Primary sector growth fell from 7.6% to 4.8% between 2016 and 2017, due to decreased rainfall, while tertiary sector growth has been robust (around 6% since 2014) following renewed dynamism in the ICT sector. On the demand side, investment has grown sharply by 8%, partly as a result of the increase in private investments for the first time since 2012, and partly as a result of the Government’s efforts to reduce infrastructure gaps.

    Inflation jumped from -1.8%, in 2016 to 1.6% in 2017, due to higher food prices and increased international oil prices.

    Notwithstanding a slight deterioration in the terms of trade, (due to increased oil prices and lower gold prices) the current external deficit (grants included) fell to 6.2% of GDP in 2017 compared to 7.2% in 2016, in line with fiscal consolidation.

    Despite pressure on public expenditure, the authorities have managed to contain the budget deficit, which narrowed from 3.9% of GDP in 2016 to 2.9% in 2017, due to the rationalization of current expenditure and significant improvement in domestic revenue. Mali is a member of the West African Economic and Monetary Union (WAEMU). Monetary policy is managed by the Central Bank of West African States (BCEAO), which keeps a peg between the CFA Franc and the Euro, a policy supported by the French Treasury.

    Growth is projected to stay robust at about 5% over the medium term. Agricultural growth is underpinned by favorable weather and positive effects from input subsidy reform. Services growth will continue in telecoms, transport, and trade.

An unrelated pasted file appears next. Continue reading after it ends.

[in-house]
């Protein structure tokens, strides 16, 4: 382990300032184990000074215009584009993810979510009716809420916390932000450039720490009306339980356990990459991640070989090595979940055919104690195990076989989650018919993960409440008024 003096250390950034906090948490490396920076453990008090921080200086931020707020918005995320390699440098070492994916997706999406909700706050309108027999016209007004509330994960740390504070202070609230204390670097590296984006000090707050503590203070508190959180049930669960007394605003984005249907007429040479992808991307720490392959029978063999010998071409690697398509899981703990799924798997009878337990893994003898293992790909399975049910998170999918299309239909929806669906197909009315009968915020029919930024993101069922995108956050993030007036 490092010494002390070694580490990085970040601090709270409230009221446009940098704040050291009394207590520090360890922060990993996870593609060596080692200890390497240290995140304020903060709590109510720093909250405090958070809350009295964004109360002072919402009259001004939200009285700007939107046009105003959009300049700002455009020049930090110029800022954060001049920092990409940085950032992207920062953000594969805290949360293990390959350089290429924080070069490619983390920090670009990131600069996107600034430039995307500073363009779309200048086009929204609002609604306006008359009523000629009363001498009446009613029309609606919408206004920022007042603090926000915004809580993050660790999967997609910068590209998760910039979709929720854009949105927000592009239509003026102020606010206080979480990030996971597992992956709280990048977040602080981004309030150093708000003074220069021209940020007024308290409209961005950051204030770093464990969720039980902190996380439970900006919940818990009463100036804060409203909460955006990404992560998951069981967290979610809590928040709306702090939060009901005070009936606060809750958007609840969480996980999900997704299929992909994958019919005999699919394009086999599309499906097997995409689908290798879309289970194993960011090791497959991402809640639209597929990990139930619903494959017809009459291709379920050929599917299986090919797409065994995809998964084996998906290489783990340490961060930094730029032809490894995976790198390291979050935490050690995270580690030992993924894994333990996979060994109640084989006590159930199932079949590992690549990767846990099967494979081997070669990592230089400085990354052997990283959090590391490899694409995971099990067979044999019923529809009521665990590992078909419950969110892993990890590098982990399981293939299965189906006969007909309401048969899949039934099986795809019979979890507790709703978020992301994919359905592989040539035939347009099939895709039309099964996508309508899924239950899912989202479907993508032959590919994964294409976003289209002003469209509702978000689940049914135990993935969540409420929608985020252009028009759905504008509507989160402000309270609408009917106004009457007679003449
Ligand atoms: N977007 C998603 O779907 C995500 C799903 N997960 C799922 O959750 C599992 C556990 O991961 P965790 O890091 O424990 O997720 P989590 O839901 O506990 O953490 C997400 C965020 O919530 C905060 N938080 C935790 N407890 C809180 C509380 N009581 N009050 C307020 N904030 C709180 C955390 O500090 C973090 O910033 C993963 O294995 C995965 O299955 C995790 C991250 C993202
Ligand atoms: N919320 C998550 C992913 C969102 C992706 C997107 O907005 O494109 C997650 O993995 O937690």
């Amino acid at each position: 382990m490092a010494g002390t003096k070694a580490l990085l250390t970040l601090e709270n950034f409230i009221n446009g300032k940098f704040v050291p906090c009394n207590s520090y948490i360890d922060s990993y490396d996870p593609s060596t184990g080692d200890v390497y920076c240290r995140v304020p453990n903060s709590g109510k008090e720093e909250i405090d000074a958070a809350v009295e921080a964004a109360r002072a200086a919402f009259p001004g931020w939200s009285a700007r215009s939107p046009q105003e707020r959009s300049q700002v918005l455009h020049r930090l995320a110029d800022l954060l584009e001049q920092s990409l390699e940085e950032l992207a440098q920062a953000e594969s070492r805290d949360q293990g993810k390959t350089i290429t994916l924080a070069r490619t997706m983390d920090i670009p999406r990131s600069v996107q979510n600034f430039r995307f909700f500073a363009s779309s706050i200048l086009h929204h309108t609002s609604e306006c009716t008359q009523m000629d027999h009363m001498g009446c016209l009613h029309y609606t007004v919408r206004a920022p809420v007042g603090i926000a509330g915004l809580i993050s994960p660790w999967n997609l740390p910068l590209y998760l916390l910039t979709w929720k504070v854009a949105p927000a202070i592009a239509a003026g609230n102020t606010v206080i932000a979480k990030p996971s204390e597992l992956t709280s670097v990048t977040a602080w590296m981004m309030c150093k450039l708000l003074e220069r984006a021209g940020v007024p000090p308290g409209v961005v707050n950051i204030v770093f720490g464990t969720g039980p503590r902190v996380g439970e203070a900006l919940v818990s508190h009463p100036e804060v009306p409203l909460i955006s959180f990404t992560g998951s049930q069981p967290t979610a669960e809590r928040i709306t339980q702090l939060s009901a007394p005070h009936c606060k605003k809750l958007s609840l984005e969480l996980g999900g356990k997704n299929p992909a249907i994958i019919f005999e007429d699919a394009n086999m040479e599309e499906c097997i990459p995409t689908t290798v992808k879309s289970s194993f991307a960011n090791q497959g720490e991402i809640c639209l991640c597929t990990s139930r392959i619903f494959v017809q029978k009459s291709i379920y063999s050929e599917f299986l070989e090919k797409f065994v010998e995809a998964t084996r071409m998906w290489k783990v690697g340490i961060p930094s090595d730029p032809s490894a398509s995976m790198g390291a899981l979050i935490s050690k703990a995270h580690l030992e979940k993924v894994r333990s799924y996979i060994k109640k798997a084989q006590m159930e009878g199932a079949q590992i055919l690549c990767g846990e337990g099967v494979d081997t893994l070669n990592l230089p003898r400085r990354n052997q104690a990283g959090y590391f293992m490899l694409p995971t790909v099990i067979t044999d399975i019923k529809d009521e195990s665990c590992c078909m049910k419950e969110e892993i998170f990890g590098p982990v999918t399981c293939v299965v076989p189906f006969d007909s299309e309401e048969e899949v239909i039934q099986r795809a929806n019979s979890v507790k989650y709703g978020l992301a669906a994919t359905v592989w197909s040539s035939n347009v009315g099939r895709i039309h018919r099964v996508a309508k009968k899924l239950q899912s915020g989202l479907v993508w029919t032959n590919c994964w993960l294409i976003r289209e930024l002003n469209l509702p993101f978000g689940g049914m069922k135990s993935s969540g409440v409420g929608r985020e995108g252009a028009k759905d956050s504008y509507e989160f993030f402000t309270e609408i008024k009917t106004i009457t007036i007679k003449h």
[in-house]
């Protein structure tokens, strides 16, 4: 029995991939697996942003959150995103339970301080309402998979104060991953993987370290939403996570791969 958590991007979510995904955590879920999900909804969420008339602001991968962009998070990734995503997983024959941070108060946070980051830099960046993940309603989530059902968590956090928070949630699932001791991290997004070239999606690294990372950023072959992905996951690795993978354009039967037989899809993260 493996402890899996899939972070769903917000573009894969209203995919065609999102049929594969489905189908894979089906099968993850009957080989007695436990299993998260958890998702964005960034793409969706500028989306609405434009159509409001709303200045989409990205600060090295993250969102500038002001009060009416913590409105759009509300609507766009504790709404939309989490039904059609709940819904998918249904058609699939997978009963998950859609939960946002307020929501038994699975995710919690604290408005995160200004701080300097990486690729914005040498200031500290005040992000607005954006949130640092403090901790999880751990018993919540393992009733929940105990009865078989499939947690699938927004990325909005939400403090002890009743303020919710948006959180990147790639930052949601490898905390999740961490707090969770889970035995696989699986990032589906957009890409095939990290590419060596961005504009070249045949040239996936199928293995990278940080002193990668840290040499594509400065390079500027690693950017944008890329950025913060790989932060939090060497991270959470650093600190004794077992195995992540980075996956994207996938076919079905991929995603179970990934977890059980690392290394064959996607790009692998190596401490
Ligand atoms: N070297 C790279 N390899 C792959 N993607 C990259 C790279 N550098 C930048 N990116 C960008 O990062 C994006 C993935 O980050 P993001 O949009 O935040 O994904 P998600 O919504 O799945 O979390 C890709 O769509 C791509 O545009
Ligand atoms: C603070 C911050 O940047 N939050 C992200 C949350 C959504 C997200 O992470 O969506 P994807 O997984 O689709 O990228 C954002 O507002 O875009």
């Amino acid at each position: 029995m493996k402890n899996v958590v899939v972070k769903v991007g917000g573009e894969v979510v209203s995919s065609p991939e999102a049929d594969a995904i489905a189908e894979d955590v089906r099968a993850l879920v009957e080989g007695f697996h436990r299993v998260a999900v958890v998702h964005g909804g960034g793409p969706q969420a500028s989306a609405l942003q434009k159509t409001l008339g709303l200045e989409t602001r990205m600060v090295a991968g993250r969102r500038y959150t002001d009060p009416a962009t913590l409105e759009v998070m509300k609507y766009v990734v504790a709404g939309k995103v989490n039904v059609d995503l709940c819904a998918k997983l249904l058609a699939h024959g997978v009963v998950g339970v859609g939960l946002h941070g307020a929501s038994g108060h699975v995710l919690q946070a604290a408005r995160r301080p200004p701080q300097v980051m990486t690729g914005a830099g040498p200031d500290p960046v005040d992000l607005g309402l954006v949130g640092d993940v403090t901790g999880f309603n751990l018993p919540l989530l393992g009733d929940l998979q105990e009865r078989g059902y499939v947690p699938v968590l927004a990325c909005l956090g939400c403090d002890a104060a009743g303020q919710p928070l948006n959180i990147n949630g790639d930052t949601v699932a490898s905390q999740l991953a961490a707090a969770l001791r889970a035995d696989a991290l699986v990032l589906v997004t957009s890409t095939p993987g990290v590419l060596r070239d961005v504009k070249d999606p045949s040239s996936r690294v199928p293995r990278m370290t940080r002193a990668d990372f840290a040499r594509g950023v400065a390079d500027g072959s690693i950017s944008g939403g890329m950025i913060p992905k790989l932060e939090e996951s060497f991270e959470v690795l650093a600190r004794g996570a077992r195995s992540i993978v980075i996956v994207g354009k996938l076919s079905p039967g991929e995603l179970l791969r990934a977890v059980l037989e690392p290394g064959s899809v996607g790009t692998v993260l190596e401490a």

On the demand side, investments may increase through the entry into force of the PPP law and the Sustainable Development Fund for regional development projects, especially in Mali’s north. Sustained efforts on fiscal consolidation—through the rationalization of current expenditure and improved tax revenue—would lower the fiscal balance from 3.3% of GDP in 2018 to 3.0% in 2019. However, debt sustainability is vulnerable to a tightening of financial conditions, such as lower remittances, lower foreign direct investment, or lower commodity prices. 

    Last Updated: Jun 01, 2018

  • World Bank Group Engagement in Mali

    The World Bank Group (WBG) is implementing a partnership framework designed to respond to Mali’s post-crisis challenges.

    International Finance Corporation (IFC)

    As of December 2016, the International Finance Corporation (IFC), the private sector arm of the World Bank Group, had aggregated commitments of $33.6 million, comprising 8 projects (in infrastructure, financial institutions, and investments in the manufacturing sector).

    Among the major achievements of IFC MSME’s Access to Finance program are:

    • the investment of a $2.5M Risk Sharing Facility with Ecobank Mali and a $4M investment (loan, equity) in a microfinance company (Microcred Mali);
    • the creation of the Business Edge platform to train SMEs in management and business plans, and hence increase their bankability;
    • the development of the Africa Leasing Program to develop the legal and regulatory framework for the leasing sector so as to facilitate SME access to equipment.

    IFC also plays a major role in infrastructure with two Independent Power Producer (IPP) renewable energy projects, due to increase Mali’s capacity by 75MW.

    The development of the country’s agriculture is also a priority for IFC.

     

    Last Updated: Jun 01, 2018

  • The World Bank Group has contributed to Mali’s development in the following sectors:

    Agriculture and Livestock